A Florida State University professor has received two recognitions reserved for some of the greatest minds in organic chemistry — the Markovnikov Medal from Moscow State University and an Honorable Professorship from St. Petersburg State University.
Igor Alabugin, a professor in FSU’s Department of Chemistry and Biochemistry, part of the College of Arts and Sciences, was awarded the Markovnikov Medal from Russia’s largest and highest-ranked university in recognition of his outstanding achievement in the field of organic chemistry. Alabugin, who specializes in organic synthesis and catalysis, computational chemistry, nanoscience and photochemistry, joined the FSU faculty in 2000.
“This is a recognition from your peers, all based on what they think about you as a scientist,” Alabugin said. “It’s surreal and humbling because it is not something you ask for, you don’t know if you get nominated, you just receive the news.”
The medal was presented Oct. 10 at the Markovnikov Congress, a global conference on chemistry. Both the medal and the conference are named after famed 19th-century Russian chemist Vladimir Vasilyevich Markovnikov in honor of his contributions to structural theory in organic chemistry.
For Alabugin, the Markovnikov Medal is especially personal because he earned his bachelor’s and master’s degrees and doctorate from Moscow State.
The Markovnikov Medal presentation came just a month after Alabugin received an Honorable Professorship from St. Petersburg State University, one of the top and largest universities in Russia. The honor was given Sept. 6, during the opening ceremony of its Mendeleev 2021 International Conference on Chemistry for Young Scientists. Alabugin also gave a plenary lecture on his work at the conference.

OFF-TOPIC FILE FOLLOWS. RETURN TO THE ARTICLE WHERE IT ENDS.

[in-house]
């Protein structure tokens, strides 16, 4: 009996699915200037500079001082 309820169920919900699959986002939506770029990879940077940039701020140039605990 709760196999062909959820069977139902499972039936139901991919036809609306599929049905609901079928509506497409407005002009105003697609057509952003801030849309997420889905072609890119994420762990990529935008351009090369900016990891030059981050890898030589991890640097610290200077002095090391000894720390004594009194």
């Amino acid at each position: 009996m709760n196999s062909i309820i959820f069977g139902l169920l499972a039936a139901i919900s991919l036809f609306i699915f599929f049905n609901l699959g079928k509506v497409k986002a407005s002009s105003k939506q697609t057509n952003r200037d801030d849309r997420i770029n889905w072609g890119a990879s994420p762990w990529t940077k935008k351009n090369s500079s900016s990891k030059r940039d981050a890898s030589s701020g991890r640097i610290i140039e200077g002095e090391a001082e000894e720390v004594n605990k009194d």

“Dmitri Mendeleev, the man who invented the periodic table, was a chemistry professor at St. Petersburg State University. Just being associated with him is an honor,” Alabugin said.
Both awards recognize Alabugin’s career contributions to the field of organic chemistry: He has authored nearly 200 papers. Research conducted by the Alabugin Group at FSU has largely been focused on understanding the most basic rules of how molecules react and form new chemical bonds, to know fundamentally what molecules are capable of and, based on that knowledge, trying to invent new reactions.
“I think a lot of recent recognition came from the way we redefined rules for making cyclic molecules — a chain of atoms that closes to form a ring. If you look at the molecules present in plants, animals or crude oil, about 90 percent of them have at least one cycle, so being able to build those structures with precision and control is essential,” Alabugin said.
Geoffrey Strouse, chair of the FSU Department of Chemistry and Biochemistry, said the awards illustrate the effect that Alabugin’s work is having at home and abroad.
“This is clear evidence of the impact that a faculty member, who made his career at Florida State University, is having on the rest of the world.” Strouse said. “Because a rising tide lifts all boats, these enhance the respect that others have for FSU, our department and for the undergraduate and graduate students that come from this program.”
These honors follow Alabugin’s 2020 win of the American Chemical Society’s Arthur C. Cope Scholar Award, one of the most prestigious awards in organic chemistry. The list of Cope honorees includes five Nobel Laureates.
Alabugin is also beloved on campus for his prowess as a teacher and mentor, Strouse said. He was the first FSU faculty member to be awarded all three FSU Undergraduate Awards — Teaching, Advising and Research Mentor.